Beyond that, 1966 was nearly 60 years ago. In that time, Reagan had a natural constituency. He ran a campaign that successfully unified California Republicans and older, more centrist Democrats (many of them transplants from the South who were barely Democrats at all by that point). Today, California is roughly as Democratic by percentage as it was in 1966, but there are many fewer centrists and many more liberals. Meanwhile, the percentage of Republicans is a fair bit smaller than it was in 1966 (with many people having left to be independent, or to join a third party). So, the constituency Reagan rode to victory no longer exists. What constituency will Jenner cobble together to replace it? The state's Republicans may be leery of someone who is trans, or someone who broke with Donald Trump. Alternatively, they might just like one of the other Republicans better. Meanwhile, we are skeptical that there is a huge tranche of left-wing crossover votes to be had, just because Jenner is famous, or because her election would break a glass ceiling. Some votes, yes, but not enough.

Now let's talk about a celebrity politician who is considerably more relevant here than Ronald Reagan, namely Trump. It's true that he did not run for office in California, though he did submit himself to the state's presidential voters twice (collecting 32% and 34% of the vote). Residents have watched the state burn, over and over, while he did little or nothing, often making spurious claims of blame, based on the state's water or forestry policies. Residents watched COVID-19 spiral out of control, particularly in urban areas, while Trump pitched the benefits of bleach and hydroxychloroquine. In short, the people of the Golden State have just had a very powerful object lesson in what happens when you elect an unqualified celebrity to high office. That is more likely to linger in their minds than "Hey, Reagan worked out ok!"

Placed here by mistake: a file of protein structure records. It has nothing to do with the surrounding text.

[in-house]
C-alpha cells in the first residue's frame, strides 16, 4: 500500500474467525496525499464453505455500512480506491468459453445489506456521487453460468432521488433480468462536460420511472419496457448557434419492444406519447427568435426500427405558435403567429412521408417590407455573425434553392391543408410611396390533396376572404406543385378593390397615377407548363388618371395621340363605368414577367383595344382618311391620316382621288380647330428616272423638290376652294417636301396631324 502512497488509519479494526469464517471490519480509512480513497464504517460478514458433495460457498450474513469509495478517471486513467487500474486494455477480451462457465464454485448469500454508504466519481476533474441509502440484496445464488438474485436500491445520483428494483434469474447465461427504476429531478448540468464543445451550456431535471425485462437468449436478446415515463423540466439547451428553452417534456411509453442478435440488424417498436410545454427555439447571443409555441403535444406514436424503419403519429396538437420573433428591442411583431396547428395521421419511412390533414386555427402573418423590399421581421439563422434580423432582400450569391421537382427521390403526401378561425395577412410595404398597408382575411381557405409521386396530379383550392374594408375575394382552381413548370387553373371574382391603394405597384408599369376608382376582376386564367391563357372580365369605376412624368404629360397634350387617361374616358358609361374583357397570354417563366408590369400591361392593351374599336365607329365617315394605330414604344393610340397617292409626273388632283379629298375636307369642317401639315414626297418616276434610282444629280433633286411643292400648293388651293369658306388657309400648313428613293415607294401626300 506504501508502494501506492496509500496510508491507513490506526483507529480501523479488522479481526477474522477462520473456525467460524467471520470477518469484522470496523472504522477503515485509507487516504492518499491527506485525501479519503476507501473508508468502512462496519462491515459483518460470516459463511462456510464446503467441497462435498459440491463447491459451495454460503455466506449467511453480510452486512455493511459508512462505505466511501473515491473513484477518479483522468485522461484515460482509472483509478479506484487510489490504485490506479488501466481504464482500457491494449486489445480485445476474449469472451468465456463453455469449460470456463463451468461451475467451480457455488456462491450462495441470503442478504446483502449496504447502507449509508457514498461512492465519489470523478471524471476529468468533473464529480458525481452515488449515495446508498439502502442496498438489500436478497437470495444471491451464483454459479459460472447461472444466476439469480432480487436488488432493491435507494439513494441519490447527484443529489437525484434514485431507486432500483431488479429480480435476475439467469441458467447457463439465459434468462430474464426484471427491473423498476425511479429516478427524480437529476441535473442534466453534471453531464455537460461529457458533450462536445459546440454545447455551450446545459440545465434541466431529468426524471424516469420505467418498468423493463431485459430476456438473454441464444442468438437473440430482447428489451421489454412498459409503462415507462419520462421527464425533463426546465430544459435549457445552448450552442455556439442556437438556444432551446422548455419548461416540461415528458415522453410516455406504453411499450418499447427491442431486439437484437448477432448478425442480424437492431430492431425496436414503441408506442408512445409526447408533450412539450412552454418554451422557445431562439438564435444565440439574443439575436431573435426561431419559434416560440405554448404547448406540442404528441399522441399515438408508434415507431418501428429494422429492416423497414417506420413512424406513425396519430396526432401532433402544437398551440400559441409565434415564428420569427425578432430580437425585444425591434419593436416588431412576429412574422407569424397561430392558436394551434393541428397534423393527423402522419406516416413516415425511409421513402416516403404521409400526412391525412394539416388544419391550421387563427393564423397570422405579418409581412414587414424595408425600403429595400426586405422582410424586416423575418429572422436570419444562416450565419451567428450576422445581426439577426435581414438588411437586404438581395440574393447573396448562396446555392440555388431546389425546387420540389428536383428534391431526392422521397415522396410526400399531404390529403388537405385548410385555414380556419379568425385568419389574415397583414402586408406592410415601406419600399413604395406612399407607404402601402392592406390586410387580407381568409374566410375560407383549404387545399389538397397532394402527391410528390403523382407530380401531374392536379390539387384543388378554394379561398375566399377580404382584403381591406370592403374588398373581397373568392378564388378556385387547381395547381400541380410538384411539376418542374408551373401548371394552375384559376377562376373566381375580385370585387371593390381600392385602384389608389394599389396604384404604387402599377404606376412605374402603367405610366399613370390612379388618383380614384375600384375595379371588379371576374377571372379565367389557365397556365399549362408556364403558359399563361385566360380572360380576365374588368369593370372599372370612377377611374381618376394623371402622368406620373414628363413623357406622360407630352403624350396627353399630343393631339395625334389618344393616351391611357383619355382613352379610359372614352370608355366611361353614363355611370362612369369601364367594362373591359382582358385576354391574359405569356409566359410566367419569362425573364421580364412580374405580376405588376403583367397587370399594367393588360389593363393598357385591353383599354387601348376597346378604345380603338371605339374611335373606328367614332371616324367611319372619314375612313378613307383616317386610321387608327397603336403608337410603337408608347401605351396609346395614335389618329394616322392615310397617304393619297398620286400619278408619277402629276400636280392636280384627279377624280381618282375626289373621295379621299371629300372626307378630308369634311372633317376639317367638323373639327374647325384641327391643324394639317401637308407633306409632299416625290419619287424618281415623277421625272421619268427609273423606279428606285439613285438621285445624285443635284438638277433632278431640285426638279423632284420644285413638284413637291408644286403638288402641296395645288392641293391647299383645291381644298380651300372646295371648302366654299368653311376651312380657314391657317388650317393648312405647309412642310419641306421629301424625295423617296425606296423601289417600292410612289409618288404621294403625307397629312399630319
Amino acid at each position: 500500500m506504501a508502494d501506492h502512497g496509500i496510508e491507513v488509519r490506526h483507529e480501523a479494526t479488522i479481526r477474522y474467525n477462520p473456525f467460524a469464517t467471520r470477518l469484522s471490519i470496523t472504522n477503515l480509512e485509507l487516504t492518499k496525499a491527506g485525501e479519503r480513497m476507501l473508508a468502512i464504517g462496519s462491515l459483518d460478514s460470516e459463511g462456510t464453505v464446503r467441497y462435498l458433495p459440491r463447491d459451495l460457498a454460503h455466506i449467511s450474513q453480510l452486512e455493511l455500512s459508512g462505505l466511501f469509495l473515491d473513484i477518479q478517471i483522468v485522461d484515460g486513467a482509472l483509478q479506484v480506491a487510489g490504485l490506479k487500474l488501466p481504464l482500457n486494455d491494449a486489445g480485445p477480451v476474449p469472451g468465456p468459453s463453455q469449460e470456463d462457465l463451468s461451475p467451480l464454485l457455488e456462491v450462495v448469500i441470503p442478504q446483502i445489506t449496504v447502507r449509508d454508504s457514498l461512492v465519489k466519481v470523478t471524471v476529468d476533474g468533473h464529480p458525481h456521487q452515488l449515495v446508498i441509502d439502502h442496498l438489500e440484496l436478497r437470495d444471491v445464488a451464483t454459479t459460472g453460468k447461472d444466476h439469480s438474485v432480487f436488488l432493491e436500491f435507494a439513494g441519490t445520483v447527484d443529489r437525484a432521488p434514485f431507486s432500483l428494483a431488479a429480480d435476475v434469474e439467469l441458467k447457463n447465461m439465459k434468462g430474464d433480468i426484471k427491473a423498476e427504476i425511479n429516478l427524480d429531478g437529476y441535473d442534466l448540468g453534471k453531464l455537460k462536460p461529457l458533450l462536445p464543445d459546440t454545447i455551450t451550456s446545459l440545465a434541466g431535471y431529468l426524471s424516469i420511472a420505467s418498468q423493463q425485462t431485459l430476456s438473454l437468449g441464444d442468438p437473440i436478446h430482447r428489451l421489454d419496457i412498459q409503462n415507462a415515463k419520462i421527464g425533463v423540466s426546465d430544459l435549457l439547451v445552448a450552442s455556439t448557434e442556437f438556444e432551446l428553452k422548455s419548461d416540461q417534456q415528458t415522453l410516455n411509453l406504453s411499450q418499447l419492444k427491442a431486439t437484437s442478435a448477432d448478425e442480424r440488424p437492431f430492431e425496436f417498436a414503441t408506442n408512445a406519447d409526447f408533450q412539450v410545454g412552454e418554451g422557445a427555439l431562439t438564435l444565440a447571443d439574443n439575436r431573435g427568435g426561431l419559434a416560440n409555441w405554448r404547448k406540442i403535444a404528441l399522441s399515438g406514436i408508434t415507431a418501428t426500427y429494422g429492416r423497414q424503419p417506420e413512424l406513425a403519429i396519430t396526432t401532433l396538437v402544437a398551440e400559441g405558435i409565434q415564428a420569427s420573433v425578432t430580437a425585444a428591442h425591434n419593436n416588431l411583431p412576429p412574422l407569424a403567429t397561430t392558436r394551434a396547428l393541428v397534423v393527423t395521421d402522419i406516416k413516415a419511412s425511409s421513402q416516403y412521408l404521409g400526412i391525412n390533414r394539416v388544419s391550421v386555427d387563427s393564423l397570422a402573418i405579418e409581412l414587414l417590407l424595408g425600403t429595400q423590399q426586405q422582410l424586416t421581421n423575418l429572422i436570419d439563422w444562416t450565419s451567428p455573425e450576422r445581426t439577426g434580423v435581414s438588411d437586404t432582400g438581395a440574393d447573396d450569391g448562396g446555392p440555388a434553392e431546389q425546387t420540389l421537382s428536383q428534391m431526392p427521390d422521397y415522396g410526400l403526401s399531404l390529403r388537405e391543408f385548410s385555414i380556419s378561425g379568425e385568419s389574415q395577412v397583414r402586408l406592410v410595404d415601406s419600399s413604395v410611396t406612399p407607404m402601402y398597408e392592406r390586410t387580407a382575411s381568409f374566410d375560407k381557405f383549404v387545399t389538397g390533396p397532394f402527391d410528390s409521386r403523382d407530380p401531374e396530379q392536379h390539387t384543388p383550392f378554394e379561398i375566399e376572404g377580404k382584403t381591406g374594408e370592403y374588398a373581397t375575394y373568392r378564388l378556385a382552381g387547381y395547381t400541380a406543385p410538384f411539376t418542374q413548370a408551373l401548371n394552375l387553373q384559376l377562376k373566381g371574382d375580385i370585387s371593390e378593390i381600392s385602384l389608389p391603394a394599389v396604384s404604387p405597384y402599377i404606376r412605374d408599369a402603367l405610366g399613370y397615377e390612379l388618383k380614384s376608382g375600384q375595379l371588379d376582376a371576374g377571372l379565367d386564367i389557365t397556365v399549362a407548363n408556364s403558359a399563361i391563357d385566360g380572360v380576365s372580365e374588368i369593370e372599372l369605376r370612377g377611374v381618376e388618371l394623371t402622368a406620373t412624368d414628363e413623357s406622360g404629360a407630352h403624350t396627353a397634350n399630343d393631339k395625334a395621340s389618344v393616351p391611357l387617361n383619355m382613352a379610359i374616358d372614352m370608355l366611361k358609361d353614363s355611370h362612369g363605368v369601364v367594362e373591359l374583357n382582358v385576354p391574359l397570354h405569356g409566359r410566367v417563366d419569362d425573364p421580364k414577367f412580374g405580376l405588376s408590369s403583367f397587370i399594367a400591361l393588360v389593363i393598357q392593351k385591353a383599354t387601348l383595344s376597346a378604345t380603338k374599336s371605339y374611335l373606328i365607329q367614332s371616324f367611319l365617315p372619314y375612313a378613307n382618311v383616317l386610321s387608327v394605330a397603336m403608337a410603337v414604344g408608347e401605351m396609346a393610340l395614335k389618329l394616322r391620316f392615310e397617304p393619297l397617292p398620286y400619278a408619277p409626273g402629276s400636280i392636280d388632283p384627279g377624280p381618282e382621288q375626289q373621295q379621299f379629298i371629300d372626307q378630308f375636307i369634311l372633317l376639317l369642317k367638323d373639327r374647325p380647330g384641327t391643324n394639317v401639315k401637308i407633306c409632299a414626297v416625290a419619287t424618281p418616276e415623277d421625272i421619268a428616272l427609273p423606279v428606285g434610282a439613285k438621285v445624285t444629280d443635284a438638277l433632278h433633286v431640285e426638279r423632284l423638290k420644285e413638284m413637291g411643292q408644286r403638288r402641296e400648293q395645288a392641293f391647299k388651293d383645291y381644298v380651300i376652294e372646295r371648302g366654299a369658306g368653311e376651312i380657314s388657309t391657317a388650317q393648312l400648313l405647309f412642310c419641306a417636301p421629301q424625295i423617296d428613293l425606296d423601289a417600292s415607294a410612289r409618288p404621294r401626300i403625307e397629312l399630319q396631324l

And finally, we will finish with another list of celebrities who may also be more relevant here than Reagan: Arianna Huffington, Larry Flynt, Gary Coleman, Mary Carey, Leo Gallagher, Angelyne, and Jack Grisham. All of these folks were celebrities (with varying levels of notability) when they ran for governor in 2003 (Carey, by the way, is already running again). They did not expect to win, and none of them came close to doing so; they just wanted the free publicity. Caitlyn Jenner is a grandmaster of reality TV programming; don't be surprised if she's really just running to provide footage for a limited edition series for E! Television, or one of her other TV partners. And even if that is not the case, don't be surprised if voters suspect she's primarily in search of free publicity, and act accordingly when it comes time to cast their ballots. (Z)

Trump Endorses Wright in Texas

Right now, TX-06 is open thanks to the death of Rep. Ron Wright (R) from COVID. A total of 23 candidates, including 11 Republicans, have declared for the race. Among those is Wright's widow, Susan, who just picked up the endorsement of Donald Trump. "Susan Wright will be a terrific Congresswoman (TX-06) for the Great State of Texas," he explained in a a statement, while giving no specifics as to why that might be the case.

Overall, this is not especially newsworthy. In elections like these, the widow usually wins, in part due to the sympathy factor, in part due to name recognition, and in part due to the logic of "she is most likely to continue the policies of the guy we already elected." So, if you had to bet money, you should really bet on Wright in the absence of evidence to the contrary. Of course, if you would like some evidence, the polls all have Wright trouncing the field. So, Trump's endorsement isn't going to matter.